But amongst the seemingly infinite panoply of cakes available to Franzi, which are her favourite? “To make, it’s the Opera Cake. It’s an elaborate one with butter cream and a lovely joconde all in layers. I love making mousses and choux pastry as they create the challenge of timing and precision. It’s the satisfaction of making something, knowing it’s not something everyone can do.”

Preparing brownies. Who gets to lick the bowl? Actually, is that even allowed?!

It’s a funny old thing that craft and cake tend to go hand in hand. Making things in a group as well as eating things in a group are important glues that bind families, friends, generations and communities together. The interesting contrast is that there is so much passion, creativity and excitement in both say, knitting and baking a cake, yet you’re left with a tangible relic from crafting. For years you could end up wearing the jumper you made. I mean, archaeologists recently found two pairs of 3,000 year-old woolen trousers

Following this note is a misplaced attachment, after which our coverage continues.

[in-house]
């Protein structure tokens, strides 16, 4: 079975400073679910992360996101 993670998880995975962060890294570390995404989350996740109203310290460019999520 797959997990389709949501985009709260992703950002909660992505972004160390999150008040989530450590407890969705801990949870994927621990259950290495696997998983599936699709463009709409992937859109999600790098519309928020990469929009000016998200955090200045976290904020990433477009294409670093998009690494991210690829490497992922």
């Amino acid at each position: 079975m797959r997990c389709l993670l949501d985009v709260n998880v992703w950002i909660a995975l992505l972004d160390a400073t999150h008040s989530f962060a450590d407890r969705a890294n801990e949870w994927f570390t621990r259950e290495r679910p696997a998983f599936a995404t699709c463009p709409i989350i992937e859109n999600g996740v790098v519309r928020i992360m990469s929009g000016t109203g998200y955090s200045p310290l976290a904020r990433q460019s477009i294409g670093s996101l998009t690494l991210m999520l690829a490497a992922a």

There’s longevity for you.

By contrast there is an ephemerality to baking, beautiful and delicious constructions that bring so much pleasure to the moment but are soon gone. Oddly though, it’s those ephemeral experiences that can be the most intense in our memories (Exhibit A: Indecent Tea Cake Prototype). A whiff of cinnamon or the taste of Crème Chantilly can transport you back to a past event or place with a rich immediacy that is breathtaking.

But it’s the process of making in both crafting and baking that bring so much pleasure and creative joy. 

And imagine having the privilege of making and enjoying that creativity every day. To my mind, Franzi falls into the same category as freelance knitters, indie yarn dyers and knitwear designers. They all have that privilege. To quote Franzi, “I’ve got the dream job. I am an absolute cake addict and when not at work, I enjoy eating cake. I pretend it’s for professional reasons but really, it’s because I love cake”.

Happiness is... a day job doing what you love. Bonus if that involves making cake.
With many thanks to Franzi for her time and generosity with this interview.

(Images: E5 Bakehouse)

The Great Make and Cake Tangent at TWIHM

20 June 2014